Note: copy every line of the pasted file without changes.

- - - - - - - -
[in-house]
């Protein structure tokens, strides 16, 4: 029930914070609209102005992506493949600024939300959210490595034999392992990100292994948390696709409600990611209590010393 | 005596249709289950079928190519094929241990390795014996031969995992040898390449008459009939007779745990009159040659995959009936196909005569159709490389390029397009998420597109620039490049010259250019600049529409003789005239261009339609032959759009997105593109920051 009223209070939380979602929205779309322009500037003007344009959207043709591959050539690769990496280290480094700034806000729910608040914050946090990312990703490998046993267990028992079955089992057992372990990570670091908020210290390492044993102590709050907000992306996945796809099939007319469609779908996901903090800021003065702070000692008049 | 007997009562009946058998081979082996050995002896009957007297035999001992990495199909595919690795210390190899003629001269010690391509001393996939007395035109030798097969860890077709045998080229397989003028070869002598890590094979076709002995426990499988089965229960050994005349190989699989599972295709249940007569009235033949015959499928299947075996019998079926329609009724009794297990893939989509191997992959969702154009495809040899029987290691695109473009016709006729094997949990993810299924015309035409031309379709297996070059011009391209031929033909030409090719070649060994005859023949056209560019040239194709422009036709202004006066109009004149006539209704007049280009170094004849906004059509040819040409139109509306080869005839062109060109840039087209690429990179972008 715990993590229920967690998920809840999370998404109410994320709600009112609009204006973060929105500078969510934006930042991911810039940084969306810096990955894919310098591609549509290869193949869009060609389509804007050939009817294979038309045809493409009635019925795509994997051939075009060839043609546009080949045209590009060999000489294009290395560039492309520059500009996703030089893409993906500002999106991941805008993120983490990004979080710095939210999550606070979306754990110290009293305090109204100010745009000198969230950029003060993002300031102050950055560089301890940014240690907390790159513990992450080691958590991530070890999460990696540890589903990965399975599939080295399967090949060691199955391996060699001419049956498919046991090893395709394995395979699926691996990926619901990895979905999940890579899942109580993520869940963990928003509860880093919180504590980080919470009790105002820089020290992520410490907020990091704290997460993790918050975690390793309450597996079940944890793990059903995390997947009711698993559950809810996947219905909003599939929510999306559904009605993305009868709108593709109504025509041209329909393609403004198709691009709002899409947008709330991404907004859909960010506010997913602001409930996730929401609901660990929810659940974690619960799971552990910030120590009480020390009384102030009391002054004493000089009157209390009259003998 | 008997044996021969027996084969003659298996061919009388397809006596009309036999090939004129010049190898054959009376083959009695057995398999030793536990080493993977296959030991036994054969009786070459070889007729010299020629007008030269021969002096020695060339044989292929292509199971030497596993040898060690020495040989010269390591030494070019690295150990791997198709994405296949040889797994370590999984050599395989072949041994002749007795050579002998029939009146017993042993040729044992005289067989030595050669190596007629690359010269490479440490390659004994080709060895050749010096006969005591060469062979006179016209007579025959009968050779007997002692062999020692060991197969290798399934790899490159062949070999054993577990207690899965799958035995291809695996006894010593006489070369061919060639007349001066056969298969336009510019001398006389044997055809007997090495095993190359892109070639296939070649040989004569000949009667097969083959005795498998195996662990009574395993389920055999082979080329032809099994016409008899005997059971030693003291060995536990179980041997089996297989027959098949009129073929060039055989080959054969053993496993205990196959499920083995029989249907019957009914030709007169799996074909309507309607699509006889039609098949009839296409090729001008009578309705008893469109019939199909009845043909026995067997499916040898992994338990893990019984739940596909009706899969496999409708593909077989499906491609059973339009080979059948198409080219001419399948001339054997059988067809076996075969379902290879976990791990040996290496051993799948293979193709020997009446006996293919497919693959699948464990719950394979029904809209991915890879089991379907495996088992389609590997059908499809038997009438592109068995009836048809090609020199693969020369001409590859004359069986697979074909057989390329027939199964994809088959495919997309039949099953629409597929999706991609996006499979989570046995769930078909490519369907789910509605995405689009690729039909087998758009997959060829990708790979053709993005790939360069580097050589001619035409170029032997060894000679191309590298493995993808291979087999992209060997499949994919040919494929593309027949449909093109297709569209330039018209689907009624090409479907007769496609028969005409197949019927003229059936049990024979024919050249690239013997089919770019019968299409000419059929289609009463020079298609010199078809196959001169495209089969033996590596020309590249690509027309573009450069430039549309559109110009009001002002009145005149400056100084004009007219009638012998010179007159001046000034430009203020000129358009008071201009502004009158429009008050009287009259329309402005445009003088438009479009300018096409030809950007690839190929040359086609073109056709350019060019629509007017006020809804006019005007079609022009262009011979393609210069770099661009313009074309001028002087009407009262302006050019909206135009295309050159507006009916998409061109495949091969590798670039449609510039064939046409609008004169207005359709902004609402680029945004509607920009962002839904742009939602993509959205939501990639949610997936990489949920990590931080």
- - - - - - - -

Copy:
[in-house]
């Protein structure tokens, strides 16, 4: 029930914070609209102005992506493949600024939300959210490595034999392992990100292994948390696709409600990611209590010393 | 005596249709289950079928190519094929241990390795014996031969995992040898390449008459009939007779745990009159040659995959009936196909005569159709490389390029397009998420597109620039490049010259250019600049529409003789005239261009339609032959759009997105593109920051 009223209070939380979602929205779309322009500037003007344009959207043709591959050539690769990496280290480094700034806000729910608040914050946090990312990703490998046993267990028992079955089992057992372990990570670091908020210290390492044993102590709050907000992306996945796809099939007319469609779908996901903090800021003065702070000692008049 | 007997009562009946058998081979082996050995002896009957007297035999001992990495199909595919690795210390190899003629001269010690391509001393996939007395035109030798097969860890077709045998080229397989003028070869002598890590094979076709002995426990499988089965229960050994005349190989699989599972295709249940007569009235033949015959499928299947075996019998079926329609009724009794297990893939989509191997992959969702154009495809040899029987290691695109473009016709006729094997949990993810299924015309035409031309379709297996070059011009391209031929033909030409090719070649060994005859023949056209560019040239194709422009036709202004006066109009004149006539209704007049280009170094004849906004059509040819040409139109509306080869005839062109060109840039087209690429990179972008 715990993590229920967690998920809840999370998404109410994320709600009112609009204006973060929105500078969510934006930042991911810039940084969306810096990955894919310098591609549509290869193949869009060609389509804007050939009817294979038309045809493409009635019925795509994997051939075009060839043609546009080949045209590009060999000489294009290395560039492309520059500009996703030089893409993906500002999106991941805008993120983490990004979080710095939210999550606070979306754990110290009293305090109204100010745009000198969230950029003060993002300031102050950055560089301890940014240690907390790159513990992450080691958590991530070890999460990696540890589903990965399975599939080295399967090949060691199955391996060699001419049956498919046991090893395709394995395979699926691996990926619901990895979905999940890579899942109580993520869940963990928003509860880093919180504590980080919470009790105002820089020290992520410490907020990091704290997460993790918050975690390793309450597996079940944890793990059903995390997947009711698993559950809810996947219905909003599939929510999306559904009605993305009868709108593709109504025509041209329909393609403004198709691009709002899409947008709330991404907004859909960010506010997913602001409930996730929401609901660990929810659940974690619960799971552990910030120590009480020390009384102030009391002054004493000089009157209390009259003998 | 008997044996021969027996084969003659298996061919009388397809006596009309036999090939004129010049190898054959009376083959009695057995398999030793536990080493993977296959030991036994054969009786070459070889007729010299020629007008030269021969002096020695060339044989292929292509199971030497596993040898060690020495040989010269390591030494070019690295150990791997198709994405296949040889797994370590999984050599395989072949041994002749007795050579002998029939009146017993042993040729044992005289067989030595050669190596007629690359010269490479440490390659004994080709060895050749010096006969005591060469062979006179016209007579025959009968050779007997002692062999020692060991197969290798399934790899490159062949070999054993577990207690899965799958035995291809695996006894010593006489070369061919060639007349001066056969298969336009510019001398006389044997055809007997090495095993190359892109070639296939070649040989004569000949009667097969083959005795498998195996662990009574395993389920055999082979080329032809099994016409008899005997059971030693003291060995536990179980041997089996297989027959098949009129073929060039055989080959054969053993496993205990196959499920083995029989249907019957009914030709007169799996074909309507309607699509006889039609098949009839296409090729001008009578309705008893469109019939199909009845043909026995067997499916040898992994338990893990019984739940596909009706899969496999409708593909077989499906491609059973339009080979059948198409080219001419399948001339054997059988067809076996075969379902290879976990791990040996290496051993799948293979193709020997009446006996293919497919693959699948464990719950394979029904809209991915890879089991379907495996088992389609590997059908499809038997009438592109068995009836048809090609020199693969020369001409590859004359069986697979074909057989390329027939199964994809088959495919997309039949099953629409597929999706991609996006499979989570046995769930078909490519369907789910509605995405689009690729039909087998758009997959060829990708790979053709993005790939360069580097050589001619035409170029032997060894000679191309590298493995993808291979087999992209060997499949994919040919494929593309027949449909093109297709569209330039018209689907009624090409479907007769496609028969005409197949019927003229059936049990024979024919050249690239013997089919770019019968299409000419059929289609009463020079298609010199078809196959001169495209089969033996590596020309590249690509027309573009450069430039549309559109110009009001002002009145005149400056100084004009007219009638012998010179007159001046000034430009203020000129358009008071201009502004009158429009008050009287009259329309402005445009003088438009479009300018096409030809950007690839190929040359086609073109056709350019060019629509007017006020809804006019005007079609022009262009011979393609210069770099661009313009074309001028002087009407009262302006050019909206135009295309050159507006009916998409061109495949091969590798670039449609510039064939046409609008004169207005359709902004609402680029945004509607920009962002839904742009939602993509959205939501990639949610997936990489949920990590931080």